Lesbisk selvtillit – lesbisk helse. Utfordringer og mestringsstrategier hos lesbiske kvinner
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Lesbian women make up a sexual minority within a heteronormative society where homosexuality becomes invisible and inferior. Minority stress is the excess stress individuals from stigmatized social categories experience because of their minority position. Stress may influence health and identity. It is not the burden of stress itself that determines its influence on health and identity, but how the individual copes with the stress. Existing research indicates that having a lesbian orientation may be especially challenging in encounters with health care professionals. Consequently, we wanted to explore how minority stress may be experienced by lesbian women in Norway today, and what strategies they employ to cope successfully with these situations. We wanted particularly to learn how minority stress comes into play within the health care system. The objective of this thesis is to develop knowledge that may be applied as a foundation for quality care and improved health for lesbian women, with a special relevance for general practice. We have accomplished three sub-studies based on experiences of lesbian women to illuminate the following issues: 1) What does it mean to lesbian women that the general practitioner is aware of their sexual orientation? 2) What kind of experiences related to sexual orientation do Norwegian lesbian women report from encounters with health care professionals? 3) Which strategies do lesbian women use to cope with challenges related to sexual orientation in their every-day lives? In sub-study I we conducted a focus group interview with lesbian women focusing on when and why it may be important to inform the general practitioner about their sexual orientation. We gathered data in the form of web based histories for substudies II and III. The empirical data consisted of 128 histories about concrete experiences in health care encounters where the lesbian orientation was of importance (II), and 64 histories about successful coping experiences related to the lesbian orientation (III). Data were analyzed with systematic text condensation in all three sub-studies. The analysis was data-driven and supported by theories of heteronormativity (I and II) and salutogenesis and coping (III). The analysis in sub-study I demonstrated that informing the general practitioner about the lesbian orientation may be important in order to be able to be oneself and communicate freely, and it may be relevant for the medical problem at hand. The experiences of the participants constitute a foundation for knowledge about how doctors may support the coming-out process of lesbian women. Sub-study II presents a wide range of experiences among lesbian women encountering health care professionals. The analysis concludes that for health care professionals a persistent awareness that not all patients are heterosexual, a positive attitude to lesbian orientation, and knowledge about lesbian-specific health matters, are required to offer health care services of high quality to lesbian patients. The challenges described by the participants in sub-study III concerned the question of whether or not disclose the lesbian orientation, how to disclose, how to handle derogatory remarks or actions, and how to face homo-negativity within family and other significant relations. Positive coping experiences comprised openness about the lesbian orientation, the way disclosure was carried out, and to maintain dignity when prejudice was encountered. Dignity could be maintained by demanding respect or arguing for rights, or by boosting thoughts and feelings that it is good to be lesbian. The analysis demonstrates that lesbian self-confidence – a personal conviction that a lesbian orientation is equally good and natural as a heterosexual orientation – may be a prerequisite for the positive coping strategies. The thesis presents these main findings: Lesbian women must continually deal with how to appear. Disclosure competency may improve lesbian women’s coping of minority stress related to openness. Lesbian women must continually receive and process reactions from the surroundings. Dignity may be maintained in all situations by sustaining and communicating lesbian self-confidence. Even in Norway 2012 do lesbian women experience minority stress that calls for coping strategies. Lesbian self-confidence may strengthen resilience against minority stress.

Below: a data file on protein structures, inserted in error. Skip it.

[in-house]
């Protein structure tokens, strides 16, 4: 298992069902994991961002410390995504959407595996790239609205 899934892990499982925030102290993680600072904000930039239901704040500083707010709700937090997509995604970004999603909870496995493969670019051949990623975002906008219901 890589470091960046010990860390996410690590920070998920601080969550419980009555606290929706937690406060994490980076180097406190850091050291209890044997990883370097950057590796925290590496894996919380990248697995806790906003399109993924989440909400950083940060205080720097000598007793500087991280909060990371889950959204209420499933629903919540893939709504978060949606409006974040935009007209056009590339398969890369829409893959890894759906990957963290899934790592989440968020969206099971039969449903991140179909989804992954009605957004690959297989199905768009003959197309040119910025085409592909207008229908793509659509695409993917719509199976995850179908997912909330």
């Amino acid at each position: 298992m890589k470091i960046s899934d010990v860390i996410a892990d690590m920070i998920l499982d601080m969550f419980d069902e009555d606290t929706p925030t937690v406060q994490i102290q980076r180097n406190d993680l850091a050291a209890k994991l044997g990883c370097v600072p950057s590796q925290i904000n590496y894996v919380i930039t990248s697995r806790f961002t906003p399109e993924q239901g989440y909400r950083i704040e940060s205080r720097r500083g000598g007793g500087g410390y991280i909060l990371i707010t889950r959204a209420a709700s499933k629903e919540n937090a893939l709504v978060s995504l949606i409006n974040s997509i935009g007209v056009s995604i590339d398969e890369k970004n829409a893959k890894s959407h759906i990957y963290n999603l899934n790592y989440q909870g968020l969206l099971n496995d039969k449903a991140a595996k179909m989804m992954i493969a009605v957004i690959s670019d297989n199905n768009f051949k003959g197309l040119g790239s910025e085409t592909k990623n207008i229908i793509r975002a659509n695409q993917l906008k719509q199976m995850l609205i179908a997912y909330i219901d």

Has partsPaper I: Bjorkman M, Malterud K. Being lesbian – does the doctor need to know? A qualitative study about the significance of disclosure in general practice. Scandinavian Journal of Primary Health Care 25(1): 58-62, 2007. Full text not available in BORA due to publisher restrictions. The article is available at: http://dx.doi.org/10.1080/02813430601086178
Paper II: Bjorkman M, Malterud K. Lesbian women's experiences with health care. A qualitative study. Scandinavian Journal of Primary Health Care 27(4): 238-243, December 2009. Full text not available in BORA due to publisher restrictions. The article is available at: http://dx.doi.org/10.3109/02813430903226548
Paper III: Bjorkman M, Malterud K. Lesbian women coping with challenges of minority stress. A qualitative study. Scandinavian Journal of Public Health 40(3): 239-244, May 2012. Full text not available in BORA due to publisher restrictions. The article is available at: http://dx.doi.org/10.1177/1403494812443608